Her story began innocently — a complaint of severe abdominal pain.
Having attempted multiple ways to obtain relief, she finally experienced a reduction in her discomfort from a miracle drug recommended by a friend.
Fourteen years later, this 44-year-old mother of three still relied on the medication. The pain she no longer felt, what remained was an intense craving for the drug. Many times she tried to quit, but each time her willpower failed.
She turned to alcohol.
Her health deteriorated.
Without the drug, she found herself unable to sleep, eat, or relax. She consumed increasingly larger quantities of the drug to achieve the same euphoric effect.
The miracle drug? Laudanum, an early form of opium.
The year? 1866.
The purpose of the above case study is to illustrate not only how long our society has grappled with opioid abuse, but also to highlight how little we have changed.
A star is born
In 1996, Purdue Pharmaceuticals released OxyContin. The drug’s generic form, oxycodone, was discovered back in 1916 and was originally intended to treat acute, moderate to severe pain.
Acute is the keyword here, meaning short-term.
Purdue realized their oxycodone brand needed to stand-out. Theirs was simply an extended-released version targeted for chronic pain relief.
However, OxyContin was neither superior to old-fashioned immediate-release oxycodone, a cheaper generic, nor did it offer any advantage over other opioids like morphine.
Purdue dipped deep into their pockets and emerged with a masterful marketing scheme. The timing was perfect, with new legislation being pushed to ease public access to opioids for chronic pain.
Company profits grew from $48 million to over $1 billion in just four years.
By 2004, OxyContin became one of the top drugs of abuse, beating out fentanyl, methadone, and hydrocodone.
Interestingly, Purdue sponsored the study that revealed this data.
Time to act
Purdue had no one to blame but itself. The unprecedented amount of money spent promoting OxyContin and the fact that areas that had first access to the drug also had the highest incidences of abuse spoke volumes.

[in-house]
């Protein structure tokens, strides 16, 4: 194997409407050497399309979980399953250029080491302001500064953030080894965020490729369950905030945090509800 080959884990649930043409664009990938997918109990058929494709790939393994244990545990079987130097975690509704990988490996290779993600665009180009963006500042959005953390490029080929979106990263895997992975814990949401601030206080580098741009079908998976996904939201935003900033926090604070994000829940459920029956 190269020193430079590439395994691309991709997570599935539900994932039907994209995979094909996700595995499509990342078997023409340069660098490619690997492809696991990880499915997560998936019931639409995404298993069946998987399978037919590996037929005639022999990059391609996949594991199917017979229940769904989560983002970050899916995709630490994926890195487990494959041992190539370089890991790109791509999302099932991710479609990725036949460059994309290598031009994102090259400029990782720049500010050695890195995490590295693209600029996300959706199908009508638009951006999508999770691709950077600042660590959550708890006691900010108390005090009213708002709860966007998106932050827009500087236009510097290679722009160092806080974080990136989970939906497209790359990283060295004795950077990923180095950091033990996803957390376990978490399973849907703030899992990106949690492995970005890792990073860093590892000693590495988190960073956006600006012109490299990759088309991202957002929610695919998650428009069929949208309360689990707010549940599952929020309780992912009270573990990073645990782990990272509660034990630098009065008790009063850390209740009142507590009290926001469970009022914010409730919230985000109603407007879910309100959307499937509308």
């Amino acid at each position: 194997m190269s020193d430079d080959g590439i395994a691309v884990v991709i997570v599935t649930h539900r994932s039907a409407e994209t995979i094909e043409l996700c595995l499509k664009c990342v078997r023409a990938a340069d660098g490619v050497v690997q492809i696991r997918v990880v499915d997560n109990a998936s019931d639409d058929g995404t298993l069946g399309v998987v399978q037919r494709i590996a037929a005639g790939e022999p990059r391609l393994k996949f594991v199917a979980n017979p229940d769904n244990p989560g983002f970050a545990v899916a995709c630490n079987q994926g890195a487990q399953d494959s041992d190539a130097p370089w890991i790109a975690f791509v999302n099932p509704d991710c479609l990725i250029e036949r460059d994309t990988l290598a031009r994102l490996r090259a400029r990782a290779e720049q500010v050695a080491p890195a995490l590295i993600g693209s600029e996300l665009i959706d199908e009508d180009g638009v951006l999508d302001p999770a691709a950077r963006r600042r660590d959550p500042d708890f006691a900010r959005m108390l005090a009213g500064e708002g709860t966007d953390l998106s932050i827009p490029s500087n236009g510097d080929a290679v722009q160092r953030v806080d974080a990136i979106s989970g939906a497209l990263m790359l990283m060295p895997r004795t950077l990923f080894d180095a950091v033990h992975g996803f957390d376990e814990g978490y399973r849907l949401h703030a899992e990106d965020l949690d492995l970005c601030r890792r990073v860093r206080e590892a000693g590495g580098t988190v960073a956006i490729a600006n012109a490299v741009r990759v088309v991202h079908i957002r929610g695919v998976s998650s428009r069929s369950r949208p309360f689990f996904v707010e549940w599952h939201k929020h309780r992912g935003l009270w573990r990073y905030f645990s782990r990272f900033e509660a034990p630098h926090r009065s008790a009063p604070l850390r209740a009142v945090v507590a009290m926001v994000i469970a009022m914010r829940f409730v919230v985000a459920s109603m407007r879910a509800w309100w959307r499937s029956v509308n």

The company backpedaled and introduced an abuse-deterrent formulation in 2010.
Abuse-deterrent formulations were nothing new. They aimed to prevent or to make it harder to alter a drug to obtain feelings of euphoria or reward.
Manufacturers had an arsenal of tricks to choose from.
For example, one of the oldest abuse-deterrent systems was to combine the opioid with an antagonist drug that would reduce euphoria.
Purdue chose the physical route. They redesigned OxyContin to make it more difficult to crush.
Users had long realized that smashing an extended-release product removed the delay, in effect creating a bullet, the entire dose released at once.
In addition to being crush-resistant, Purdue’s new design resulted in the tablet transforming into a thick gel when soaked in water. This, they hoped, would prevent the dissolution of the drug for injection.
Why the system failed
OxyContin’s new formulation worked very well at preventing abusers from snorting, inhaling, or injecting an altered version of the drug.
However, it did nothing to combat the main route of abuse — swallowing the tablet whole as intended.
An FDA panel recently reviewed post-marketing studies for the “new and improved” OxyContin.
The good news
One study looked at over 60,000 patients admitted to opioid abuse programs and found a 50% reduction in self-reporting of OxyContin abuse by snorting or injection.
Also, a review of calls to poison control centers showed a reduced number regarding intentional OxyContin overdose or misuse.
Another study looked at which alternatives abusers sought out. Over 20% of respondents claimed to have beaten the tamper-resistant system, while another group, nearly 60%, turned to other drugs, namely heroin.
As one person stated, “Most people that I know don’t use OxyContin to get high anymore. They have moved on to heroin [because] it is easier to use, much cheaper, and easily available.”
Addressing the crisis
Naturally, the new formulation does nothing to address the nation’s current opioid crisis. Nor does it provide help for those who have become addicted to the drug over years of prescribed use.
The CDC estimates over 60% of drug overdose deaths were due to opioids, and nearly 2 million Americans struggle with dependence on this class of drugs. The vast majority of these are patients who began taking an opioid for acute pain.
The studies found the risk of dependence increased with the duration of time spent on these prescriptions and skyrocketed if a controlled-release product, like OxyContin, was prescribed.
Finding the solutions to these problems will take much more effort, education, and most importantly, the desire of those at the top to institute a change.
It will not be easy, but we owe it to ourselves as a compassionate nation to at least try.